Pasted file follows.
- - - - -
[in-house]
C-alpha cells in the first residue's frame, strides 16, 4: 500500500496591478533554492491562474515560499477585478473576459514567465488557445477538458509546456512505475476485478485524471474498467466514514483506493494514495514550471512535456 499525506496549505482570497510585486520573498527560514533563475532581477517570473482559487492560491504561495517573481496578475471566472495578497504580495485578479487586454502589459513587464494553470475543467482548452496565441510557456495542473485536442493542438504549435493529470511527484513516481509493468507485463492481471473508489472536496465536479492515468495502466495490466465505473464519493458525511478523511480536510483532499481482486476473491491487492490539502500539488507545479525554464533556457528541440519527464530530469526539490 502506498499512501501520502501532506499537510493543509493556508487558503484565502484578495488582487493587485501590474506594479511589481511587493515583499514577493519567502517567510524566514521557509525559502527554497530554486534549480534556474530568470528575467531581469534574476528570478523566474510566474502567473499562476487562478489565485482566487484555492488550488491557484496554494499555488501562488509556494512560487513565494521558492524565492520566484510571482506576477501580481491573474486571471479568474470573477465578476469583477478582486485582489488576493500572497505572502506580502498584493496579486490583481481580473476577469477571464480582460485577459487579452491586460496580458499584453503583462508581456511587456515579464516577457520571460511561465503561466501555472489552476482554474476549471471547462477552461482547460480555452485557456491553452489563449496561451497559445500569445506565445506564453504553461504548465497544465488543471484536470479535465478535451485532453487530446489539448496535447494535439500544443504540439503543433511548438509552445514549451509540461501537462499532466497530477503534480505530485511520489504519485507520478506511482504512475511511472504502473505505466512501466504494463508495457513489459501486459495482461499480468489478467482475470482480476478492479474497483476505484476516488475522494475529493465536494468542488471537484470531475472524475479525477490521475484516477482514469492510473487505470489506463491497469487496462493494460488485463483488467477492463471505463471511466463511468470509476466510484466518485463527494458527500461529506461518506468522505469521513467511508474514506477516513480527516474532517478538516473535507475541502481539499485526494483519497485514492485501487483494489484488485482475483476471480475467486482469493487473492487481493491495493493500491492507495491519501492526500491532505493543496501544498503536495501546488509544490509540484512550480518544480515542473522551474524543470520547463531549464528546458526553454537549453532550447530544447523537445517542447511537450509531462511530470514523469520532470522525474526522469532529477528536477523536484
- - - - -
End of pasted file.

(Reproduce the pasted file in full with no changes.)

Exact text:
[in-house]
C-alpha cells in the first residue's frame, strides 16, 4: 500500500496591478533554492491562474515560499477585478473576459514567465488557445477538458509546456512505475476485478485524471474498467466514514483506493494514495514550471512535456 499525506496549505482570497510585486520573498527560514533563475532581477517570473482559487492560491504561495517573481496578475471566472495578497504580495485578479487586454502589459513587464494553470475543467482548452496565441510557456495542473485536442493542438504549435493529470511527484513516481509493468507485463492481471473508489472536496465536479492515468495502466495490466465505473464519493458525511478523511480536510483532499481482486476473491491487492490539502500539488507545479525554464533556457528541440519527464530530469526539490 502506498499512501501520502501532506499537510493543509493556508487558503484565502484578495488582487493587485501590474506594479511589481511587493515583499514577493519567502517567510524566514521557509525559502527554497530554486534549480534556474530568470528575467531581469534574476528570478523566474510566474502567473499562476487562478489565485482566487484555492488550488491557484496554494499555488501562488509556494512560487513565494521558492524565492520566484510571482506576477501580481491573474486571471479568474470573477465578476469583477478582486485582489488576493500572497505572502506580502498584493496579486490583481481580473476577469477571464480582460485577459487579452491586460496580458499584453503583462508581456511587456515579464516577457520571460511561465503561466501555472489552476482554474476549471471547462477552461482547460480555452485557456491553452489563449496561451497559445500569445506565445506564453504553461504548465497544465488543471484536470479535465478535451485532453487530446489539448496535447494535439500544443504540439503543433511548438509552445514549451509540461501537462499532466497530477503534480505530485511520489504519485507520478506511482504512475511511472504502473505505466512501466504494463508495457513489459501486459495482461499480468489478467482475470482480476478492479474497483476505484476516488475522494475529493465536494468542488471537484470531475472524475479525477490521475484516477482514469492510473487505470489506463491497469487496462493494460488485463483488467477492463471505463471511466463511468470509476466510484466518485463527494458527500461529506461518506468522505469521513467511508474514506477516513480527516474532517478538516473535507475541502481539499485526494483519497485514492485501487483494489484488485482475483476471480475467486482469493487473492487481493491495493493500491492507495491519501492526500491532505493543496501544498503536495501546488509544490509540484512550480518544480515542473522551474524543470520547463531549464528546458526553454537549453532550447530544447523537445517542447511537450509531462511530470514523469520532470522525474526522469532529477528536477523536484